Today’s post is a really special one, guys! It’s written by my ex-boss at my last “real” job, Jennifer Swartley, who is now a Fair Play Facilitator & Professional Coach. What does that mean exactly? Well, she helps you implement the lessons from Fair Play (which I’ve written about many times) into your marriage or relationship. And she’s incredible at it. Anel and I have been working with her for the last few months and I am downright shocked by the updates we’ve made in dividing household tasks.
Jen is a great friend, mother, wife, and cheerleader for all of us to create more time for ourselves through Fair Play. Whether you’ve tried the Fair Play system or not, her tips are beyond helpful for any couple out there.
Take it away, Jen!
By now, you’ve probably heard of the Fair Play system created by Eve Rodsky. You may have read about Julia’s experience with it back in 2020 (or her follow up post on unicorn space), read the book, or watched the documentary that came out late last year. If you haven’t heard about it, it’s a system that helps partners to divide up the domestic labor that goes into running a family and home in a way that feels more fair and equitable – truly valuing each partner’s time.
I have implemented the system in my life, recommended it to burnt out moms in my coaching business and last year worked with Eve and the Fair Play team to get certified to help couples bring it into their home. As a Fair Play coach, I had the pleasure of working with Julia and Anel to regroup on the system they had put in place a few years back and adapt it for their life now with 2 kids.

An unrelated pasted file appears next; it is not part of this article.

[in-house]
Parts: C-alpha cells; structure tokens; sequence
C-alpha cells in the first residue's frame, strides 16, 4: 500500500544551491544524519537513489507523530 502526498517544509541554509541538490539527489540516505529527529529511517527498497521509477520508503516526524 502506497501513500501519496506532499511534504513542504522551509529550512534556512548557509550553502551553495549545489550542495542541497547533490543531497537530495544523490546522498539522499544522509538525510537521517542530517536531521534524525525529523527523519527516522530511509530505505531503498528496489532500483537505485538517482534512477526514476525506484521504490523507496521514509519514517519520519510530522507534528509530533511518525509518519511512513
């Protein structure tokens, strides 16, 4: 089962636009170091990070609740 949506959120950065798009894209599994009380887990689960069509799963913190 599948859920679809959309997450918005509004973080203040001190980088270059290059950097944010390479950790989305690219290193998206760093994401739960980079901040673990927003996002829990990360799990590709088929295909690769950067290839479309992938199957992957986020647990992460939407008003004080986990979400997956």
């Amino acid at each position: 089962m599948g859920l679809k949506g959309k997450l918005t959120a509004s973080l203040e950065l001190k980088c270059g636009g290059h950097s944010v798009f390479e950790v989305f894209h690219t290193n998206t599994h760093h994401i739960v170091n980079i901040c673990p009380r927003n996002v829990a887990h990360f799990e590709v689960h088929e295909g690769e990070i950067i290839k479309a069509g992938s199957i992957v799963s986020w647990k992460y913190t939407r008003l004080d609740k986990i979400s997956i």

After working with and speaking to so many couples in the throes of Fair Play, I have heard plenty of complaints and excuses why it doesn’t work for a particular situation. I started to see there were some common grievances so I came up with five types of people who think the system doesn’t work for them and what can be done to fix it. See if any resonate with you.
1. The Micromanager
Do you find yourself making your partner lists for each of the tasks they own? Are you constantly checking in to see if they finished something? Have you ever said “it’s just faster to do it myself!”
I know, we’ve all been there! But the truth of the matter is micromanagement doesn’t work, in business or at home. Eventually resentment builds, you take back the task yourself or your partner grows tired of being nagged and uses it as an excuse to do less.